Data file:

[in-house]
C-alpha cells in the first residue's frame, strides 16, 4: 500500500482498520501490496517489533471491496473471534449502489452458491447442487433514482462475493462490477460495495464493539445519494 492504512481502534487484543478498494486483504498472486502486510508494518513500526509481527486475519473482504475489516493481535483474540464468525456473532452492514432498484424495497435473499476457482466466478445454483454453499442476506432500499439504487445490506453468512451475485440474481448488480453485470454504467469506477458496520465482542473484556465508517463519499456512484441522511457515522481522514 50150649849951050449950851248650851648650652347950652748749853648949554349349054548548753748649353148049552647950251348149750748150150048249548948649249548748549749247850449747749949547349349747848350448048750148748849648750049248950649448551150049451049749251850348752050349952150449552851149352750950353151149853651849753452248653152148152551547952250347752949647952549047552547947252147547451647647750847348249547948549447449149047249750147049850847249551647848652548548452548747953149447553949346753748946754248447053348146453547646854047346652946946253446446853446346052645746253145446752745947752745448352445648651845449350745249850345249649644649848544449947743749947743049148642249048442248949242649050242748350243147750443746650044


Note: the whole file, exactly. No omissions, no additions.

[in-house]
C-alpha cells in the first residue's frame, strides 16, 4: 500500500482498520501490496517489533471491496473471534449502489452458491447442487433514482462475493462490477460495495464493539445519494 492504512481502534487484543478498494486483504498472486502486510508494518513500526509481527486475519473482504475489516493481535483474540464468525456473532452492514432498484424495497435473499476457482466466478445454483454453499442476506432500499439504487445490506453468512451475485440474481448488480453485470454504467469506477458496520465482542473484556465508517463519499456512484441522511457515522481522514 50150649849951050449950851248650851648650652347950652748749853648949554349349054548548753748649353148049552647950251348149750748150150048249548948649249548748549749247850449747749949547349349747848350448048750148748849648750049248950649448551150049451049749251850348752050349952150449552851149352750950353151149853651849753452248653152148152551547952250347752949647952549047552547947252147547451647647750847348249547948549447449149047249750147049850847249551647848652548548452548747953149447553949346753748946754248447053348146453547646854047346652946946253446446853446346052645746253145446752745947752745448352445648651845449350745249850345249649644649848544449947743749947743049148642249048442248949242649050242748350243147750443746650044